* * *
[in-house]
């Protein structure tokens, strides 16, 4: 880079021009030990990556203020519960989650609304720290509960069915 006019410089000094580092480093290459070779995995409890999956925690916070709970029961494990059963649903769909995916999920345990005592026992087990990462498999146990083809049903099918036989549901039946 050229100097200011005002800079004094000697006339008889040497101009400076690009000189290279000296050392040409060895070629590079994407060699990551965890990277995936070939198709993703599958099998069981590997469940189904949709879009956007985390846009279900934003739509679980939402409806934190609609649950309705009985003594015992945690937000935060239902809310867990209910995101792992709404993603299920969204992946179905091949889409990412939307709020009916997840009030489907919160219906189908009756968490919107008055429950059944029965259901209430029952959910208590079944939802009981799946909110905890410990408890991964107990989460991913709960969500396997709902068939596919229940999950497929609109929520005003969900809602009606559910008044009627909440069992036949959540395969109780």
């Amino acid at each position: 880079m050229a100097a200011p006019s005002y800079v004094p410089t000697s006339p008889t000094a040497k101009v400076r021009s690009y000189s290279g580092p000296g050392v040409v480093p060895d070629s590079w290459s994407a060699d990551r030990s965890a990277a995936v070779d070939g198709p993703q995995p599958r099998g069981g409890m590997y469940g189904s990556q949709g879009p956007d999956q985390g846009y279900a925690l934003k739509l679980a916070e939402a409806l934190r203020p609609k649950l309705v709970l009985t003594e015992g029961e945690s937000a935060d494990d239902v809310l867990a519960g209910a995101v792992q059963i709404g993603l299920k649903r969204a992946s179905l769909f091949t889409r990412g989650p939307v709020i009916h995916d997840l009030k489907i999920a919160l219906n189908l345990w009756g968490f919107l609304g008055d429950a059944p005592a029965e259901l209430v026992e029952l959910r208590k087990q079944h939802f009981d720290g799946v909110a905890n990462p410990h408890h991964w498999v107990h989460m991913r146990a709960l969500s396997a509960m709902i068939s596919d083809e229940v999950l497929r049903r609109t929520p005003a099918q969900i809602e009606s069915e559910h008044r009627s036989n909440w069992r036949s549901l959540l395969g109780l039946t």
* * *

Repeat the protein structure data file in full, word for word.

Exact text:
[in-house]
């Protein structure tokens, strides 16, 4: 880079021009030990990556203020519960989650609304720290509960069915 006019410089000094580092480093290459070779995995409890999956925690916070709970029961494990059963649903769909995916999920345990005592026992087990990462498999146990083809049903099918036989549901039946 050229100097200011005002800079004094000697006339008889040497101009400076690009000189290279000296050392040409060895070629590079994407060699990551965890990277995936070939198709993703599958099998069981590997469940189904949709879009956007985390846009279900934003739509679980939402409806934190609609649950309705009985003594015992945690937000935060239902809310867990209910995101792992709404993603299920969204992946179905091949889409990412939307709020009916997840009030489907919160219906189908009756968490919107008055429950059944029965259901209430029952959910208590079944939802009981799946909110905890410990408890991964107990989460991913709960969500396997709902068939596919229940999950497929609109929520005003969900809602009606559910008044009627909440069992036949959540395969109780």
């Amino acid at each position: 880079m050229a100097a200011p006019s005002y800079v004094p410089t000697s006339p008889t000094a040497k101009v400076r021009s690009y000189s290279g580092p000296g050392v040409v480093p060895d070629s590079w290459s994407a060699d990551r030990s965890a990277a995936v070779d070939g198709p993703q995995p599958r099998g069981g409890m590997y469940g189904s990556q949709g879009p956007d999956q985390g846009y279900a925690l934003k739509l679980a916070e939402a409806l934190r203020p609609k649950l309705v709970l009985t003594e015992g029961e945690s937000a935060d494990d239902v809310l867990a519960g209910a995101v792992q059963i709404g993603l299920k649903r969204a992946s179905l769909f091949t889409r990412g989650p939307v709020i009916h995916d997840l009030k489907i999920a919160l219906n189908l345990w009756g968490f919107l609304g008055d429950a059944p005592a029965e259901l209430v026992e029952l959910r208590k087990q079944h939802f009981d720290g799946v909110a905890n990462p410990h408890h991964w498999v107990h989460m991913r146990a709960l969500s396997a509960m709902i068939s596919d083809e229940v999950l497929r049903r609109t929520p005003a099918q969900i809602e009606s069915e559910h008044r009627s036989n909440w069992r036949s549901l959540l395969g109780l039946t």